Overhauling Corporate Taxation in the Digital Economy

Overhauling Corporate Taxation in the Digital Economy

CEPS, 2019

Editorial Rating



  • Analytical
  • Overview
  • For Experts


Introduced in the 1950s, the corporate income tax has since evolved, but a comprehensive update is long overdue. Because of globalization and technology, digital transactions and intellectual property now prevail over physical assets in most corporate financial statements. Tax specialists Loredana Carpentieri, Stefano Micossi and Paola Parascandolo examine the origins, efficacy and reform possibilities of the corporate income tax in this authoritative report for fiscal experts, economists and executives.


Governments continue to modify their corporate tax structures to motivate companies to set up or remain in their countries.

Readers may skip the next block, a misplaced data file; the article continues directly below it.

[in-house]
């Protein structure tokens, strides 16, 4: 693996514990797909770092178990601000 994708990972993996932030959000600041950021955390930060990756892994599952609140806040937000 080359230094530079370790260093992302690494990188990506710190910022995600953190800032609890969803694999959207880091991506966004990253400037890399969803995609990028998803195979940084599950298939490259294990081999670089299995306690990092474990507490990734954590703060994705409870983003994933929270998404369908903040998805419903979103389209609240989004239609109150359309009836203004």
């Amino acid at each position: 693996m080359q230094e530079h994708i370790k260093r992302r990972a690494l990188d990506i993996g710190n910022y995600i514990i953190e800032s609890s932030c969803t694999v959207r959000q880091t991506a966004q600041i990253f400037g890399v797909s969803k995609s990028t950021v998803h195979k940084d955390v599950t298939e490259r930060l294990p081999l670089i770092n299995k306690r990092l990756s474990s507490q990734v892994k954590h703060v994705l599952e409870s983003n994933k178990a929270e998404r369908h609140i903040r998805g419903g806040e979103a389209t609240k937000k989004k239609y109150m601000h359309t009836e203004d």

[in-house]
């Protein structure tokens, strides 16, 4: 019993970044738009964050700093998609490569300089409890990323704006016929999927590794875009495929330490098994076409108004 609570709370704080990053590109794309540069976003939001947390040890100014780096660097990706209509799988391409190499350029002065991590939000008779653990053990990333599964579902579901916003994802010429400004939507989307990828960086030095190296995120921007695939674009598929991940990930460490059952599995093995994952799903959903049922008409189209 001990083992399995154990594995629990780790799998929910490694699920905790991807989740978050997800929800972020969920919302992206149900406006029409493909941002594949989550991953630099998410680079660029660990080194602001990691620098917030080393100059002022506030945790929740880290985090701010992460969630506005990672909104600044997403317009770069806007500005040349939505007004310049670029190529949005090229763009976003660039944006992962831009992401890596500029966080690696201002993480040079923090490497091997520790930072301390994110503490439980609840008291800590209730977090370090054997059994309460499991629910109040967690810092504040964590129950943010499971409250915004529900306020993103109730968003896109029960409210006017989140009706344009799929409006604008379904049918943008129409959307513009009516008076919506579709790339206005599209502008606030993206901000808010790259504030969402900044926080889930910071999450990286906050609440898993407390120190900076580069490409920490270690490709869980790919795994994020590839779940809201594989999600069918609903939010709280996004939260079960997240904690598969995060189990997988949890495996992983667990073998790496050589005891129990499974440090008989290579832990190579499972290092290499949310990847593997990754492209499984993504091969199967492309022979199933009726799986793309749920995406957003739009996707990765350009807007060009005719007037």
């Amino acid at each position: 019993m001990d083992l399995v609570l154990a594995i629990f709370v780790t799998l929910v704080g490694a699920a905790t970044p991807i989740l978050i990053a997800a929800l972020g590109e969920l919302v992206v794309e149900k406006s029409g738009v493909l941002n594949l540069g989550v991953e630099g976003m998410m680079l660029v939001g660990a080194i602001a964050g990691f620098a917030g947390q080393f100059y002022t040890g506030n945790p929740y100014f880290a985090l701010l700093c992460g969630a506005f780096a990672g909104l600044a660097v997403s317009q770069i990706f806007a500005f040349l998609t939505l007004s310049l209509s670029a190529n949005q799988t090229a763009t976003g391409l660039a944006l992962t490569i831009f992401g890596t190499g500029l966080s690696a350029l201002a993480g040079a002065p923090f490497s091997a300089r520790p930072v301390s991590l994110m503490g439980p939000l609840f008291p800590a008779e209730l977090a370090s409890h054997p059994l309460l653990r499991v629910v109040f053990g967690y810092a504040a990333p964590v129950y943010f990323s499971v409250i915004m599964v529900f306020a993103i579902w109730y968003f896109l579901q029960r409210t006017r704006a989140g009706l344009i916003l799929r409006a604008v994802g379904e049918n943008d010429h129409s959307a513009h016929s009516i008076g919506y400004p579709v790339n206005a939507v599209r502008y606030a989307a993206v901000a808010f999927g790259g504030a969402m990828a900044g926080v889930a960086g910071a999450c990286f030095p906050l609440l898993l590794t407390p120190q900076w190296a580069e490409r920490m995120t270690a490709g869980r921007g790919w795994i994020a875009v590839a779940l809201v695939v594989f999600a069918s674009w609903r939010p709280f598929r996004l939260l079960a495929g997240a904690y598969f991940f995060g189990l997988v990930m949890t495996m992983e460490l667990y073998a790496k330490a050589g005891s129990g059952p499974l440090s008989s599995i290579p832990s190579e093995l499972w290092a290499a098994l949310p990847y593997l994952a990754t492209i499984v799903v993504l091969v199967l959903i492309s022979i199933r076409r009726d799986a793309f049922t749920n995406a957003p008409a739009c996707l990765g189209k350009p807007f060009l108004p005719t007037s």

A corporate income tax (CIT) is a staple levy across the advanced and emerging economies. Politicians ushered in the CIT in the 1950s to add another revenue channel to sovereign coffers. But CIT rates around the globe have fallen by roughly 50% since their inception, because rates are a mechanism for encouraging companies to relocate to or remain in a nation.

Corporate executives have reduced their firms’ tax exposures amid globalization and digital transformation.

Since the 1980s, the composition of corporate holdings...

About the Authors

Loredana Carpentieri is a professor of tax law at the Parthenope University of Naples. Stefano Micossi is director general of Assonime, a corporate trade group, where Paola Parascandolo is the chief economist.

More on this topic

International tax debate moves from digital focus to global minimum
What is a financial transaction tax?
Fiscal Therapy
The Economic Consequences of Major Tax Cuts for the Rich
EU Recovery Fund
Capital and Ideology

Related Channels